Mathematics Stack Exchange is a question and answer site for people studying math at any level and professionals in related fields. Join them; it only takes a minute:

Sign up
Here's how it works:
  1. Anybody can ask a question
  2. Anybody can answer
  3. The best answers are voted up and rise to the top

The following question is from the book [Quantitative Equity Portfolio Management: Modern Techniques and Applications] Page 47. I guess it could be solved using the Law of large numbers, but I'm not sure how to do it.

Given $L$ periods investment return $r_1,\cdots,r_L$, define geometric average as


Suppose $r_i=\mu+\sigma\varepsilon_i$, where $\varepsilon_i$'s are independent standard normal random variables. Prove that as $L\to\infty,\;\;\; \mu_g\approx\mu-\frac{1}{2}\sigma^2$

share|cite|improve this question
up vote 1 down vote accepted

Some quick and dirty calculation leads me to this.

$$\begin{eqnarray} \mu_g & = &\Big(\prod_{i=1}^L(1+r_i)\Big)^{\frac{1}{L}}-1 \\ & = & \exp\Big[\frac{1}{L}\sum_{i=1}^L\log(1+r_i)\Big] - 1 \\ & = & \exp\Big[\frac{1}{L}\sum_{i=1}^L(\mu_i+\sigma \epsilon_i)-\frac{1}{2L}\sum_{i=1}^L(\mu_i+\sigma \epsilon_i)^2+\ldots\Big] - 1 \\ & = & \exp\Big[\log(1+\mu)+\frac{\sigma}{L}\sum_{i=1}^L \epsilon_i-\frac{2\sigma}{2L}\sum_{i=1}^L\epsilon_i-\frac{\sigma^2}{2L}\sum_{i=1}^L \epsilon_i^2+\ldots\Big] - 1 \\ & = & (1+\mu)\exp\Big[\frac{\sigma}{L}\sum_{i=1}^L \epsilon_i-\frac{2\sigma}{2L}\sum_{i=1}^L\epsilon_i-\frac{\sigma^2}{2L}\sum_{i=1}^L \epsilon_i^2+\ldots\Big] - 1 \end{eqnarray}$$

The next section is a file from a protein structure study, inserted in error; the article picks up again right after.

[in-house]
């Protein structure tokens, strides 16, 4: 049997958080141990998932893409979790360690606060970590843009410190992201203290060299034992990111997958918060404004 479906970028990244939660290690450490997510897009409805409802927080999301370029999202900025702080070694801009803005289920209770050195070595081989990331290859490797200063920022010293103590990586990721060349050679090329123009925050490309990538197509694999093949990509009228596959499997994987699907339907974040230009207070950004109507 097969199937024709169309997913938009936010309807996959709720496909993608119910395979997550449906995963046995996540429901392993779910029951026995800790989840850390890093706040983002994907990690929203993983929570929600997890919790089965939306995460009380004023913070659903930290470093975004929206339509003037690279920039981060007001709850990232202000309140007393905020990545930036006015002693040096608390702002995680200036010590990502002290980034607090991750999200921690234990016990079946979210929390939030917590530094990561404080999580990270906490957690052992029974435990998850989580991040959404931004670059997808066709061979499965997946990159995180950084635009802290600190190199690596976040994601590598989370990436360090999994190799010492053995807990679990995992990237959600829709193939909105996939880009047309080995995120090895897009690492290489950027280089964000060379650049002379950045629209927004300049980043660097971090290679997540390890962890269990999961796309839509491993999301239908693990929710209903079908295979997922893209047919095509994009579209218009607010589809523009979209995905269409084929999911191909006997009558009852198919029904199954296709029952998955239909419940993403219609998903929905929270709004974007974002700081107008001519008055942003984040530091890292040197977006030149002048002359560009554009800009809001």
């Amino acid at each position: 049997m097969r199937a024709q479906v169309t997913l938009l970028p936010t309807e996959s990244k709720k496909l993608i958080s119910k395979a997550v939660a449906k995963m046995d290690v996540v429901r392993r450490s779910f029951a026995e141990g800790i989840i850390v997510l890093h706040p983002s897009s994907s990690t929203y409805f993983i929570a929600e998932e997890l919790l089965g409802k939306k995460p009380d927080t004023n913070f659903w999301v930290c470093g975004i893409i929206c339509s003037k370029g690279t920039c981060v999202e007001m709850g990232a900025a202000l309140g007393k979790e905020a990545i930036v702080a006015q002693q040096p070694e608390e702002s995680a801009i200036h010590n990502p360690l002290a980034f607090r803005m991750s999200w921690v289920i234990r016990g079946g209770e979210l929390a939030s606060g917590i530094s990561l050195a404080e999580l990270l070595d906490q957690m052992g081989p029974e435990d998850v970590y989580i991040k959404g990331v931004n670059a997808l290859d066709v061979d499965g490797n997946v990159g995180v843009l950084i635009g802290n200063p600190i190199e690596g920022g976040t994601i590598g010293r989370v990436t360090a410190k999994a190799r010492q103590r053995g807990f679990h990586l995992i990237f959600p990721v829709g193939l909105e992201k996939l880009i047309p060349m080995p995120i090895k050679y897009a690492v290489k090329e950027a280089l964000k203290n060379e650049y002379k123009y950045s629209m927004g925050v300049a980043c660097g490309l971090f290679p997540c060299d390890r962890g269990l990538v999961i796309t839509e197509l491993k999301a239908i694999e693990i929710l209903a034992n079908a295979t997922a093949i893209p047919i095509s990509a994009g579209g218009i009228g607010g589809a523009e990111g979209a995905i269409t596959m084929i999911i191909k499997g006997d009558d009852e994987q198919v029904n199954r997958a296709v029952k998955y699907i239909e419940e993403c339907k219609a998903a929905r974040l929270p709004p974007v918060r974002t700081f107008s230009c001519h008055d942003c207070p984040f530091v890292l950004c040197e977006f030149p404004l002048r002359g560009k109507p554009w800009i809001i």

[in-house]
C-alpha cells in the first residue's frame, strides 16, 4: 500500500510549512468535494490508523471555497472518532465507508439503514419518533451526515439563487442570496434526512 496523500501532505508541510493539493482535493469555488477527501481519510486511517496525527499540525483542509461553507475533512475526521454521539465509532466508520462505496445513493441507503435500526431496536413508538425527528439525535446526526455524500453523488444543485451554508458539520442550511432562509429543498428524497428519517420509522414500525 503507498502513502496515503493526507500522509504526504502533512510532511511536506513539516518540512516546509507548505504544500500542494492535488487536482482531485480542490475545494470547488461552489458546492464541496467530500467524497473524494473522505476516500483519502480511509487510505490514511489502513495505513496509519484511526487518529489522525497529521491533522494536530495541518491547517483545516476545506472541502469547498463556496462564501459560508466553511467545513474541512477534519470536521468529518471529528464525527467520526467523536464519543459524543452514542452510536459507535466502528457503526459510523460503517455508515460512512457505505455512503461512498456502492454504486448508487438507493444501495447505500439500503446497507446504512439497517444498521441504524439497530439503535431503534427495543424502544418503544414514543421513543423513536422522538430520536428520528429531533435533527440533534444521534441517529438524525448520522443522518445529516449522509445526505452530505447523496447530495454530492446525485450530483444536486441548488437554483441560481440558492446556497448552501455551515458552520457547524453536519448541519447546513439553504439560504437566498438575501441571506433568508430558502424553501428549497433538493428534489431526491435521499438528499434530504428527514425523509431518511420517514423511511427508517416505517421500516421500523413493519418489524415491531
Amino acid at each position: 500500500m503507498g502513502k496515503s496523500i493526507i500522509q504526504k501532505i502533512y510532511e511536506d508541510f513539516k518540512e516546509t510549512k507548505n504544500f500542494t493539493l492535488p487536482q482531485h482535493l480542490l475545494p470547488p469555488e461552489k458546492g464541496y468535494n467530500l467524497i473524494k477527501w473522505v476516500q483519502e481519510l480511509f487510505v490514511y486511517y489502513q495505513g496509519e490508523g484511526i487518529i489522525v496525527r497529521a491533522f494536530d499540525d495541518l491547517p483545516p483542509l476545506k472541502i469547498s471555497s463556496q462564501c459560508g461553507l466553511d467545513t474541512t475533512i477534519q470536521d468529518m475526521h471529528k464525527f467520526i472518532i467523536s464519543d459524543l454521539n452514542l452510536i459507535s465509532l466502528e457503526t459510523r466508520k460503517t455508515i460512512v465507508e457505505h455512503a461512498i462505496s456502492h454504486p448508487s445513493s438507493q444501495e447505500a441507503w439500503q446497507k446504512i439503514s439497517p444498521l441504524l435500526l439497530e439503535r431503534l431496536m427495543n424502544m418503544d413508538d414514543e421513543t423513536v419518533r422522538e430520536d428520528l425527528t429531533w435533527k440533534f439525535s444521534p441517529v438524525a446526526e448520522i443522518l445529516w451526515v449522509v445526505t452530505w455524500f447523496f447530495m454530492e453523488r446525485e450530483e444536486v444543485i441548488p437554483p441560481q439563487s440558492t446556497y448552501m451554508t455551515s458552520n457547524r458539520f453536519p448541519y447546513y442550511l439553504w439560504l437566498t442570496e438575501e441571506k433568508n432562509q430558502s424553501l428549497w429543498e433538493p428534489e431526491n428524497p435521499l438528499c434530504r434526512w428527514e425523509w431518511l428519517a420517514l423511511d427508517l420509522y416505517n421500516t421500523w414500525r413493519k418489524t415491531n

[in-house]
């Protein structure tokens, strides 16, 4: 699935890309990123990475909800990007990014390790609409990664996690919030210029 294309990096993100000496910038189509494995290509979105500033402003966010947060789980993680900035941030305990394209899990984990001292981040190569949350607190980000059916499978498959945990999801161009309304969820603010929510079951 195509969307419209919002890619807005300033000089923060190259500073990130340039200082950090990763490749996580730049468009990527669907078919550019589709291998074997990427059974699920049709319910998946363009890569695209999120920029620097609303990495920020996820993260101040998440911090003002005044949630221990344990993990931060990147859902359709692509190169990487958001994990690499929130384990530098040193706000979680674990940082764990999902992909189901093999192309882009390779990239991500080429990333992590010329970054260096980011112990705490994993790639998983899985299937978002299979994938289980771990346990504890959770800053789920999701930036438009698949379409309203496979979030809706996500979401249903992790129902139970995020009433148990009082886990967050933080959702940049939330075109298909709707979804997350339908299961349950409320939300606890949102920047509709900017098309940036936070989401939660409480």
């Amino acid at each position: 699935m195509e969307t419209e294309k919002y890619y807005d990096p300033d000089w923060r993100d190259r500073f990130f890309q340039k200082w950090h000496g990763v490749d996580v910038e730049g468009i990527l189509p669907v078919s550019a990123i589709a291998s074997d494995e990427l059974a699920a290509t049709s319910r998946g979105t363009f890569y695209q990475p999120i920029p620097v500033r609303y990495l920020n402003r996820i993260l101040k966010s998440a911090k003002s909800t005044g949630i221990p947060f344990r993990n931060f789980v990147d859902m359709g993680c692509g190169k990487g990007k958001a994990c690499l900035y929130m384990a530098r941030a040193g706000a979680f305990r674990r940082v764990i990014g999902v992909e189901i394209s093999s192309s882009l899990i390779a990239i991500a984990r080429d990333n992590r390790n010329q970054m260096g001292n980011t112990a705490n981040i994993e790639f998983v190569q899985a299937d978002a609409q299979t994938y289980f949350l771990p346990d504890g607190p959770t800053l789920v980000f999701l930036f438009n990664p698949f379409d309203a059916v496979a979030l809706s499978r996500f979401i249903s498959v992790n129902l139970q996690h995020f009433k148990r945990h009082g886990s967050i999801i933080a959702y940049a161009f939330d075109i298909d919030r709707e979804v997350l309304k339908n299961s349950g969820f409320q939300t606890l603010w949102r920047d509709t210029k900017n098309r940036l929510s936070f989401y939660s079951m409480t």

This should give in the limit $L\to \infty$ the following

$$\begin{eqnarray} \mu_g & \approx &(1+\mu)\exp\Big[-\frac{1}{2}\sigma^2\Big]-1 \\ & \approx &(1+\mu)\Big(1-\frac{1}{2}\sigma^2\Big)-1 \\ & \approx &\mu-\frac{1}{2}\sigma^2 \\ \end{eqnarray}$$

because as you mentioned, the $\epsilon_i$ are independent standard normal variables and according to the law of large numbers $\frac{1}{L}\sum_{i=1}^L \epsilon_i \to 0$ and $\frac{1}{L}\sum_{i=1}^L \epsilon_i^2 \to 1$ as $L \to \infty$.

share|cite|improve this answer

Your Answer


By posting your answer, you agree to the privacy policy and terms of service.

Not the answer you're looking for? Browse other questions tagged or ask your own question.